It seems like we are witnessing a slow recovery of the retail book market.  As the rest of the economy slowly recovers, apparently more people will buy books.  That's good news.  Obviously the e-reader/e-book phenomenon hasn't completely reshaped the reading market.


Not yet at least.

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You can buy a lot of paperbacks for $400, which I believe is the approximate price of a Kendall. Not having one, I do not understand how the books (an additional purchase) are made available, how they are indexed, and what kind of selection you can access.

For now, it is still Half-priced Books, the public library,, and gift cards for enhancing my recreational reading. Besides, there is an entire ambiance on Saturday mornings that goes with breakfast, coffee, and newspaper at La Madeline's--then browsing the boostores. Why must we all be in such a RUSH?
For Kindle, you buy books from Amazon the same way as always, but when you hit "buy" it sends it straight to your Kindle. (Or to your computer or iPhone if you prefer.) You don't actually have to buy a Kindle to read Kindle books, and you can click "send a sample" to check out the beginning of the book before you buy.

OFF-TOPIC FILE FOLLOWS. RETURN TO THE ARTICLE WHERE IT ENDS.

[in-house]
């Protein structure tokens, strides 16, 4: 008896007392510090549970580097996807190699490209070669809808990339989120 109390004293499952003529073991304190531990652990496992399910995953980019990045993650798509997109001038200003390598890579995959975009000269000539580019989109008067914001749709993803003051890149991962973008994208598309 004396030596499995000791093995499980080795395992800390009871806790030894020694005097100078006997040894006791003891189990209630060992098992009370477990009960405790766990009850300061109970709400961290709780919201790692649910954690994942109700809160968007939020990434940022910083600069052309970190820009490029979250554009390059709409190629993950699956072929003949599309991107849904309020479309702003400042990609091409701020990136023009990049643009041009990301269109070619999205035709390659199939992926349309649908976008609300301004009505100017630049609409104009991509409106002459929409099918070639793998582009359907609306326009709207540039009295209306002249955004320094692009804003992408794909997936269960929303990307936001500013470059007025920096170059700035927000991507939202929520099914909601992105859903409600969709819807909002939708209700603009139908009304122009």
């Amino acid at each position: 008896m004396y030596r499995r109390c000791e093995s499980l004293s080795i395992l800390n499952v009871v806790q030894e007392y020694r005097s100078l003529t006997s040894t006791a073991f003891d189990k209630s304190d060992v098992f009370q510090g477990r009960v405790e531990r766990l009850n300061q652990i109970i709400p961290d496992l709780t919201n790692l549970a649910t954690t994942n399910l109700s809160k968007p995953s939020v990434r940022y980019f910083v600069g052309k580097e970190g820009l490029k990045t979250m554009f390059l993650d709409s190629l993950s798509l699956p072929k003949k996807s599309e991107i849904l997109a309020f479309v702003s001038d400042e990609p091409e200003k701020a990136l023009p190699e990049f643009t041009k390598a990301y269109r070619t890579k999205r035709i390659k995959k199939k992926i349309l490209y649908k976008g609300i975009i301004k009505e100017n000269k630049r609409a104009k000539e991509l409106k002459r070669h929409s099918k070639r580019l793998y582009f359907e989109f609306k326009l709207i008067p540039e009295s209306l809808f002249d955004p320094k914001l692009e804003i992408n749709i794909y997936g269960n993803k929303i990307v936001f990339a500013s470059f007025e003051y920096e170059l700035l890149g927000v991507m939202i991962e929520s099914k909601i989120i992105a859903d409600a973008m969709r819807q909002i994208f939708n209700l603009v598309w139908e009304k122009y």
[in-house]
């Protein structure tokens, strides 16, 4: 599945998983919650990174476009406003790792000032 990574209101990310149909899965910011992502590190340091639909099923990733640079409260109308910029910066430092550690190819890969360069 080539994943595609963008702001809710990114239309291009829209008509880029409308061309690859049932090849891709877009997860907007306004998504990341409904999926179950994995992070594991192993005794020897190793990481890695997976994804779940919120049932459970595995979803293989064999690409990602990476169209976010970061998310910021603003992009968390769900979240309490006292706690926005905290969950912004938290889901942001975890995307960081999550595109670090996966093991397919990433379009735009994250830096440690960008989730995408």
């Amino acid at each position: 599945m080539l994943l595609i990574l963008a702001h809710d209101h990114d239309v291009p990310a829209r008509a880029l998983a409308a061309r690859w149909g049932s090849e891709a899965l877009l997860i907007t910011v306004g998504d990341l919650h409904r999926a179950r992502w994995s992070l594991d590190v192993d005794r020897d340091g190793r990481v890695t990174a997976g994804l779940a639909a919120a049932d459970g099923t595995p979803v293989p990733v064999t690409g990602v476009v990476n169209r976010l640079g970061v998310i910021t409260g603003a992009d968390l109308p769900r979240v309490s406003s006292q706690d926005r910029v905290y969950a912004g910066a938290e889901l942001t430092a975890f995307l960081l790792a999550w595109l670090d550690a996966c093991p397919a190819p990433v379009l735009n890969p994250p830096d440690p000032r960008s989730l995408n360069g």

While the big publishers are keeping the prices high, smaller presses, and individual authors (some self-published, but many are published authors making their back lists available) are offering books for as low as 0.99. Classics are largely free, because of efforts like the Gutenberg Project.

Many of us like other stores and devices better. Smashwords, Fictionwise. I have five or six different reading apps for my iPod Touch so I am not glued to the Kindle store or format.

But even so, I don't see a quick demise for paper books. For one thing, though I buy used books, ebooks and use the library for a lot of my reading, I still buy hardbacks as "keepers" for my favorites. I don't see that going away.
I like Smashwords, BR. Last week I tried it myself and uploaded an e-book I wrote:

Actually, it's the pilot episode script for a TV show I was developing last year that I adapted into a story. I have this theory that e-books will become a whole new format, not just books as-books. More on that later ;)
I added the sample to my library. I don't know when I'll get around to it, but that will remind me it's there. (I don't read a lot of police procedurals, but when I like them, I love them, and I'm very interested in an RCMP story.)
Here's an interesting article from Publisher's Weekly concerning the viability of going the alternate route to publishing.


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